- Know the low-light limits of your gear. Most of the blurry, out-of-focus shots come from cameras that don't handle low light very well, trying to take photos in low light. This is especially a problem for cosplayers, because the ones worth photographing (see above) tend to be very animated, moving around quite a lot. The fix for this is to shoot a faster shutter speed; my advice beyond that varies based on what you're shooting with.
- Film: Get fast film, and if you can, fast glass as well. I know grain is a problem, but faster film will be worth it, and nowadays, grain can be fixed digitally if you're posting things online. Also, if you're shooting film at a convention, you officially rock, and you're probably a way better photographer than me who doesn't need to read this.
- SLR (digital or film): Convention photography is almost entirely indoors, so don't use an outdoor lens. Zooms are nice, but prime lenses are your friend for a con. I recommend 50mm, with a 100mm or longer on standby for panels/stage events, but above all else, get a fast 50mm. It's a good idea to have one in general, but it'll be your best friend at a convention. It doesn't even have to be a top-of-the-line one, any fast 50mm will be better than a narrower-aperture zoom lens, especially if it's a kit lens. You probably won't want to shoot wide open, to make focusing easier, but f2-f2.8 is a good aperture if you're not used to shooting with a narrow depth of field.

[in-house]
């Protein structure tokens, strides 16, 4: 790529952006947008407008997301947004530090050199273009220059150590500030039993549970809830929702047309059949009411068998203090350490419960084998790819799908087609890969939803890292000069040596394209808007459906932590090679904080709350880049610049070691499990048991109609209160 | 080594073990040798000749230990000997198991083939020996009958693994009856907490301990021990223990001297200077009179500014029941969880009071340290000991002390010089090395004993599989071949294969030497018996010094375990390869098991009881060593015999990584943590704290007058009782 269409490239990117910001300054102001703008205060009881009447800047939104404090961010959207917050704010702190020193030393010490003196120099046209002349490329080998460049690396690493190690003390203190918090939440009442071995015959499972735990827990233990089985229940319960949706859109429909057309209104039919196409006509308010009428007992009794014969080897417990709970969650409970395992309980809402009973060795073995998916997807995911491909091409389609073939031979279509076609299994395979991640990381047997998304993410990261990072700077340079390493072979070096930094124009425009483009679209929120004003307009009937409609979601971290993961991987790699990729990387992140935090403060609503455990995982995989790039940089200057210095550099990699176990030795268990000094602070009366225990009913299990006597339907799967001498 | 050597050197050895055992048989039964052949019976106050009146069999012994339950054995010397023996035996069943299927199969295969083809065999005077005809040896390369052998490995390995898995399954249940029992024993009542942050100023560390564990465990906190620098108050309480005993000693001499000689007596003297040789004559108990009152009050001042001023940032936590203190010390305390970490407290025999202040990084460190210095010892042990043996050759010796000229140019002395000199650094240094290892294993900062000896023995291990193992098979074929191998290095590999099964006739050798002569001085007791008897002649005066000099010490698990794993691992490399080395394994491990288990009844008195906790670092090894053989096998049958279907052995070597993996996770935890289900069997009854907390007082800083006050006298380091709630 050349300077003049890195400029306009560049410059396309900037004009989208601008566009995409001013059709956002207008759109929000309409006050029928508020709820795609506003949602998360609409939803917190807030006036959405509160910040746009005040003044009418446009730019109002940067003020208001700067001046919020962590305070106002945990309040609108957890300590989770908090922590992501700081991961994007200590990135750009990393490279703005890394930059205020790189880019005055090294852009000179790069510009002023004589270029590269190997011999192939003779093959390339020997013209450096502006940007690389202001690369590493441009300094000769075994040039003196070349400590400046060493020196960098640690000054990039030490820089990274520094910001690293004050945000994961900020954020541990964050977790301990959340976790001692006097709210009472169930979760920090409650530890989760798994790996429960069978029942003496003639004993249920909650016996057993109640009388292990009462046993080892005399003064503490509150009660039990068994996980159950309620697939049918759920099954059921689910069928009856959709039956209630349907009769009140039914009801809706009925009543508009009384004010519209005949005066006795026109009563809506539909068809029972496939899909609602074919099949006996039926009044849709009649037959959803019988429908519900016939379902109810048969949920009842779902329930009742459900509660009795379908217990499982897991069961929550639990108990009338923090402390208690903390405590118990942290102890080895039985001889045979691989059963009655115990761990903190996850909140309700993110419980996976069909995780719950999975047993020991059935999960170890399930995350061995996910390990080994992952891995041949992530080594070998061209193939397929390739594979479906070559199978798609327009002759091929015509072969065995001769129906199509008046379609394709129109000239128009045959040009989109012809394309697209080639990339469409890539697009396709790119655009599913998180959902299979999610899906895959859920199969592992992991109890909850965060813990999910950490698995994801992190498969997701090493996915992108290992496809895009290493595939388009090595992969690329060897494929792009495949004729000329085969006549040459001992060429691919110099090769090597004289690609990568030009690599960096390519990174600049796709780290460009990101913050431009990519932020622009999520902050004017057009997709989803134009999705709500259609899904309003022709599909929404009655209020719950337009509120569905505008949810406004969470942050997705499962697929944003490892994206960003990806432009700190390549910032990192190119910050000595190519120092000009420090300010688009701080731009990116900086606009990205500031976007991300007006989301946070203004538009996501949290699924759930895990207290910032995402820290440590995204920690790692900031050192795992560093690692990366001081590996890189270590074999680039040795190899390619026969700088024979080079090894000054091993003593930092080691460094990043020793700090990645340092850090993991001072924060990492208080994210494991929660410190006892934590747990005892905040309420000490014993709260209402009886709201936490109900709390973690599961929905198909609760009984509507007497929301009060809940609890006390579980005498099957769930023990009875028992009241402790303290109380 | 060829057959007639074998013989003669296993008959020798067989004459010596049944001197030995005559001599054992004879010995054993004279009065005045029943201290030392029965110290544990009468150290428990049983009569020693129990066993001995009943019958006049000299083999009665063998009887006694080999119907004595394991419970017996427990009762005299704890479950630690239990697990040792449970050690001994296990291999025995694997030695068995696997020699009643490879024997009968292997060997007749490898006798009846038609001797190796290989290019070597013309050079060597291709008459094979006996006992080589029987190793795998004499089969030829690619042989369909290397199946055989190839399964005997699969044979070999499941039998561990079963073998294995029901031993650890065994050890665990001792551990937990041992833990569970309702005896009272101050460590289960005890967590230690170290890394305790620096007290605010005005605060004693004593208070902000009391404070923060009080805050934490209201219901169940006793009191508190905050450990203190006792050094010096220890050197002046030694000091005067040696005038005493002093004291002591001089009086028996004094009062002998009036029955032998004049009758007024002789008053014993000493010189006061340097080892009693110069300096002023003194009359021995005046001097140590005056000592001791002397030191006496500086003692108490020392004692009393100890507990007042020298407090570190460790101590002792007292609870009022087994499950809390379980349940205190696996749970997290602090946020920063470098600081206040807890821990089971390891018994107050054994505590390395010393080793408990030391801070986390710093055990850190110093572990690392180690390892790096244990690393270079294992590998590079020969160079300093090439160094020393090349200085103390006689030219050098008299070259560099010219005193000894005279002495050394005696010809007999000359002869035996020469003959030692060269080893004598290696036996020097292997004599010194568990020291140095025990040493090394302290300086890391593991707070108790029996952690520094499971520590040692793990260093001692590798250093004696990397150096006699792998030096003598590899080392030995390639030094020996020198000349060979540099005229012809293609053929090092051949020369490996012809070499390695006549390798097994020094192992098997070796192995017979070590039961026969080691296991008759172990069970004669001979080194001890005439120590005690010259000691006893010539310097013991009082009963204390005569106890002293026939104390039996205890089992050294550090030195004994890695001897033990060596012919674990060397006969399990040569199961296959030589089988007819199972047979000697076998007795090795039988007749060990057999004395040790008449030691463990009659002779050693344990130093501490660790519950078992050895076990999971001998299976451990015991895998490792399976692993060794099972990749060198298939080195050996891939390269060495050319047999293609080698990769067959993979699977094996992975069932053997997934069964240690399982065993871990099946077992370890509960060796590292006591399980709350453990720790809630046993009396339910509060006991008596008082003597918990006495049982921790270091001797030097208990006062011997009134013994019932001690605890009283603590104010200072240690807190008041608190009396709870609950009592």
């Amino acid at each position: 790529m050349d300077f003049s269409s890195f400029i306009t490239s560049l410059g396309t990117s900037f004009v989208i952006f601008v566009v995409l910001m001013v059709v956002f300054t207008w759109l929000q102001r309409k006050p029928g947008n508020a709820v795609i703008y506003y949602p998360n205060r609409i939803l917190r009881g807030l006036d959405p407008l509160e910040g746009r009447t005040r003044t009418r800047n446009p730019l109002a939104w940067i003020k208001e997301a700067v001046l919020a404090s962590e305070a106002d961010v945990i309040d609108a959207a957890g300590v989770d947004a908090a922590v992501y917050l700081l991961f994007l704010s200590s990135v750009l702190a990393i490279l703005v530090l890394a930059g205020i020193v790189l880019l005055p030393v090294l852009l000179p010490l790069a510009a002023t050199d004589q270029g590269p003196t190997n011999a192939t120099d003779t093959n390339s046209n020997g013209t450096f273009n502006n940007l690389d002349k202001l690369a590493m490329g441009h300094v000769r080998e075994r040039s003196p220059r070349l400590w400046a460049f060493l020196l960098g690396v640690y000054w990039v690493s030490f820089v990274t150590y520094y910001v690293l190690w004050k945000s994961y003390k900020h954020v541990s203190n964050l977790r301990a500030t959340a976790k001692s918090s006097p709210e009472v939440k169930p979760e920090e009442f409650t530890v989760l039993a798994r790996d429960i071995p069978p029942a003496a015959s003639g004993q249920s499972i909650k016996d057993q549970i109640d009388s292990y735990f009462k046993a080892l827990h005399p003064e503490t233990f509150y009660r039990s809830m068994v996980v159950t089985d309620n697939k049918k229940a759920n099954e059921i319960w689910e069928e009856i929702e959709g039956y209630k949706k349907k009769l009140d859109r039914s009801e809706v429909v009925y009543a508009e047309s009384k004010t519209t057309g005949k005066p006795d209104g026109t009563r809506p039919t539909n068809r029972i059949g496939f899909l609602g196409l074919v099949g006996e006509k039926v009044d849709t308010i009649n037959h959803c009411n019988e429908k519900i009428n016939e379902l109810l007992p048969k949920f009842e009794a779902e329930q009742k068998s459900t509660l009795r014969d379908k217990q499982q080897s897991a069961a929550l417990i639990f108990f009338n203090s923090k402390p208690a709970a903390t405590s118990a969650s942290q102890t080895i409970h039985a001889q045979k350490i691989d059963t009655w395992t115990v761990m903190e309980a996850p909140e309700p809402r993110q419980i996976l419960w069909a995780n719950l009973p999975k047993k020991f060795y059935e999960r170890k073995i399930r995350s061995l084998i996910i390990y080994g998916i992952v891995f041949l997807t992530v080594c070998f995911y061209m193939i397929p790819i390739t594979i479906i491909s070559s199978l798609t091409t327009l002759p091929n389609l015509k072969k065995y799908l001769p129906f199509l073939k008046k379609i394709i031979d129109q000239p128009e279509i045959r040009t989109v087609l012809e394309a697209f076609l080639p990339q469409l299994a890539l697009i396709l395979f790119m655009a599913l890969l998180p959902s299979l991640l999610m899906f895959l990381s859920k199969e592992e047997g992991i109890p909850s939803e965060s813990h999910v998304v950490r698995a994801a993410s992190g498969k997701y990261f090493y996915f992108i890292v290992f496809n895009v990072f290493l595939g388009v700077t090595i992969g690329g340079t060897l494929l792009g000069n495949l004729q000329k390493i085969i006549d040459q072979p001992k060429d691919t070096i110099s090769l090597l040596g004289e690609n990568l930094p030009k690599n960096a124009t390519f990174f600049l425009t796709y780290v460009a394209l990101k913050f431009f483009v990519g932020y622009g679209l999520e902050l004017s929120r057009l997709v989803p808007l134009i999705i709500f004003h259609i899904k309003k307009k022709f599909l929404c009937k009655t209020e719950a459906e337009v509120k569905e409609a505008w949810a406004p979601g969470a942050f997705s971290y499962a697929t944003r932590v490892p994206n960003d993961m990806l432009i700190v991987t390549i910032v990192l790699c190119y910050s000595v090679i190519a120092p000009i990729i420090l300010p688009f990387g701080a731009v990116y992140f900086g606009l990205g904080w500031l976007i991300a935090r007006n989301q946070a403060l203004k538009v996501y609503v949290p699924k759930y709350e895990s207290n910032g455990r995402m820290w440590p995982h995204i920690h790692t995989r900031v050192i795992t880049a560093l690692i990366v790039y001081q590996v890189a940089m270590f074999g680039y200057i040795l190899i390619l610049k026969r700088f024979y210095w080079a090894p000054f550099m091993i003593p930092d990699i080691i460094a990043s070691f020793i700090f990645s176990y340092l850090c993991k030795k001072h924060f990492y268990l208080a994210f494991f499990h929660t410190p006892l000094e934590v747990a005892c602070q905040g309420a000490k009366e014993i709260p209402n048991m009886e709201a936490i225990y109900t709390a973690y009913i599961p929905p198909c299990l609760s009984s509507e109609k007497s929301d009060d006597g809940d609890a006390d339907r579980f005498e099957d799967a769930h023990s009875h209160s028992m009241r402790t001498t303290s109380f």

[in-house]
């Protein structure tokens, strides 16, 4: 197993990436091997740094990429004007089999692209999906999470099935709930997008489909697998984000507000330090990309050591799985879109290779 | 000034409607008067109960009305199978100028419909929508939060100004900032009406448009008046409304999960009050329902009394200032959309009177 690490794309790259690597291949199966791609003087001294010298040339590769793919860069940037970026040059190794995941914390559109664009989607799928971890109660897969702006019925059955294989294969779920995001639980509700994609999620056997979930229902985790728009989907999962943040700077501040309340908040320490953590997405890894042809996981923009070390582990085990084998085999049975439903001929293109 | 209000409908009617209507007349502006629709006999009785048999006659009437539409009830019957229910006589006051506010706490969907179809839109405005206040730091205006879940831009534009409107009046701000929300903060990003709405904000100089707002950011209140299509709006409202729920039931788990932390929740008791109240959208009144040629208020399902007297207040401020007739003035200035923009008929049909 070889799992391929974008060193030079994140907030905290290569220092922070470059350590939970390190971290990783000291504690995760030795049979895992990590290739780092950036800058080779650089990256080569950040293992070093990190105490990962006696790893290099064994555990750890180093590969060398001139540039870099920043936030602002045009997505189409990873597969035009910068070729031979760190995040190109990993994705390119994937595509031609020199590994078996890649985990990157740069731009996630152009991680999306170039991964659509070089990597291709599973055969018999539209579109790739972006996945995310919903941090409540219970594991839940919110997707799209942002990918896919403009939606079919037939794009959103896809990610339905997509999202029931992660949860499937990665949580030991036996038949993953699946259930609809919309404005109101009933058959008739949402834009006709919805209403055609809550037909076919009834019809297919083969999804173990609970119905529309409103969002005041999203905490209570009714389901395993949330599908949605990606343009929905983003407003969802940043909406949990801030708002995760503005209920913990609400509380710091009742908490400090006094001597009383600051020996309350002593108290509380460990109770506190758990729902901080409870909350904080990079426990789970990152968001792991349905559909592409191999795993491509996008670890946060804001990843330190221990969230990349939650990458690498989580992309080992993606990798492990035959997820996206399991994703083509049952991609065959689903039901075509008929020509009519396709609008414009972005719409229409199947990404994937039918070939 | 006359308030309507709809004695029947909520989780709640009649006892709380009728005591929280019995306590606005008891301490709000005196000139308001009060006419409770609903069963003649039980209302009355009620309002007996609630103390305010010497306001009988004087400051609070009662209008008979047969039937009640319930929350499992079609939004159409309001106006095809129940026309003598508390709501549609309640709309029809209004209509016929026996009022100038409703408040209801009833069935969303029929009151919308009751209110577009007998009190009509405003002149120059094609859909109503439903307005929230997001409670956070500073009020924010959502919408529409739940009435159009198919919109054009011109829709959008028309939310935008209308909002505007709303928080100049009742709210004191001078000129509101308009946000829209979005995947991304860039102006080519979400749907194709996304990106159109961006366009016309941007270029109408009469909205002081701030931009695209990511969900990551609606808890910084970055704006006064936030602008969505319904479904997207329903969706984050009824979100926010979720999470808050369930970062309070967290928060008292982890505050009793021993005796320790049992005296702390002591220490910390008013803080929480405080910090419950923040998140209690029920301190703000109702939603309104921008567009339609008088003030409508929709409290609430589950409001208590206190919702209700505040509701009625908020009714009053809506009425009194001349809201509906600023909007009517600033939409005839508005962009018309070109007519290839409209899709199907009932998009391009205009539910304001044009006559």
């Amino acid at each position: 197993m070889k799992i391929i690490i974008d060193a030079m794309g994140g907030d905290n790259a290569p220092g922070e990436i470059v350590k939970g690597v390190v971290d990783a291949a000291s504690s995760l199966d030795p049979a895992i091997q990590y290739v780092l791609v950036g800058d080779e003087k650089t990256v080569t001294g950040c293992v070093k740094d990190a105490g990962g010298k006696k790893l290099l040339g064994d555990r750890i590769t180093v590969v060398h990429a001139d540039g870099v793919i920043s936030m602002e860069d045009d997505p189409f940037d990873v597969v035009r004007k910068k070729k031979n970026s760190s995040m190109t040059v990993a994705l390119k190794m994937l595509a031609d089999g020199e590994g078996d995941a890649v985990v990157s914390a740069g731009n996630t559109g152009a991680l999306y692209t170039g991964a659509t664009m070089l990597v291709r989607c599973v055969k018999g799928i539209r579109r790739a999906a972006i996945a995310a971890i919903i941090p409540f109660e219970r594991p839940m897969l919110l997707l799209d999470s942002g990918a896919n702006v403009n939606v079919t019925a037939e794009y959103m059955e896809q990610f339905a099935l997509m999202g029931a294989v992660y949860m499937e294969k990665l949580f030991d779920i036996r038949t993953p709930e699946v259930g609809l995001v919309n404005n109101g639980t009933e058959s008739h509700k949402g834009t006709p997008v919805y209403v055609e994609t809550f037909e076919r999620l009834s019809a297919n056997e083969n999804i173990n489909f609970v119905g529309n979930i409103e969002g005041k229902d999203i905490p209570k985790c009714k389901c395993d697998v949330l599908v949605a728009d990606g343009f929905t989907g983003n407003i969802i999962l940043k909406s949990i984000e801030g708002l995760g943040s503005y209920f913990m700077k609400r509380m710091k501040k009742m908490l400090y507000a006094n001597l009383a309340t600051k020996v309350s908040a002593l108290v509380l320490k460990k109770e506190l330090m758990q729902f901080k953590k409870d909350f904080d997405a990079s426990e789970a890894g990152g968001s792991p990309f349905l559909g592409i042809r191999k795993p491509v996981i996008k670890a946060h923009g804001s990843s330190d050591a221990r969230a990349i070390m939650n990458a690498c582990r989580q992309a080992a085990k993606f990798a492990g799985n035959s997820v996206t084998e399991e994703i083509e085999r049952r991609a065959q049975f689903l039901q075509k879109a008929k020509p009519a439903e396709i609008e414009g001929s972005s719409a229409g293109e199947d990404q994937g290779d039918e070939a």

- Compact/Cellphone/Point-and-Shoot: If you have a compact camera or cellphone, the best thing I can tell you is to avoid low-light conditions. This limits where you can shoot a bit (convention center atrium or outside, instead of hotel hallways, for example), but the resulting photos will be much nicer to look at. Keep your camera set on Action mode, if you don't want to mess with exposure settings. And if you're using a lightweight camera (especially a cellphone), find something to brace it against for your shot. I don't recommend using a wall, but signs and furniture work for this, or ask to lean your camera on a friend's shoulder. Seriously, you'd be amazed how much motion blur comes from simply holding the camera, especially on a cellphone, where image stabilization is typically useless or nonexistant.
- Built-in flash adds light, at the expense of character. Regardless of the camera you have, whether it's a high-end digital SLR or an off-brand cellphone, one thing is always true: The built-in flash makes photos look awful. Many will turn it on when lighting gets low, or let the camera auto-fire it, but this typically results in awful-looking lighting. Unless you know how to properly adjust flash compensation, and use the direct-facing flash very sparingly, (I wouldn't go above a flash compensation value of -1, if that), just keep the flash off and use the available lighting. Or, if your camera has a hotshoe, use bounce-flash to illuminate the immediate area.
- SLR Note: External flashes for SLR cameras tend to be very powerful, and can reach a long way, but don't expect to get great shots out of this. Direct-flashing someone on a stage with a high-powered flash is no different than direct-flashing them with a point-and-shoot from a few feet away.
Hopefully, this list will help you create some photos that, instead of just showing what the convention looked like, show what it felt like to be there. Which is, after all, the entire point of photography.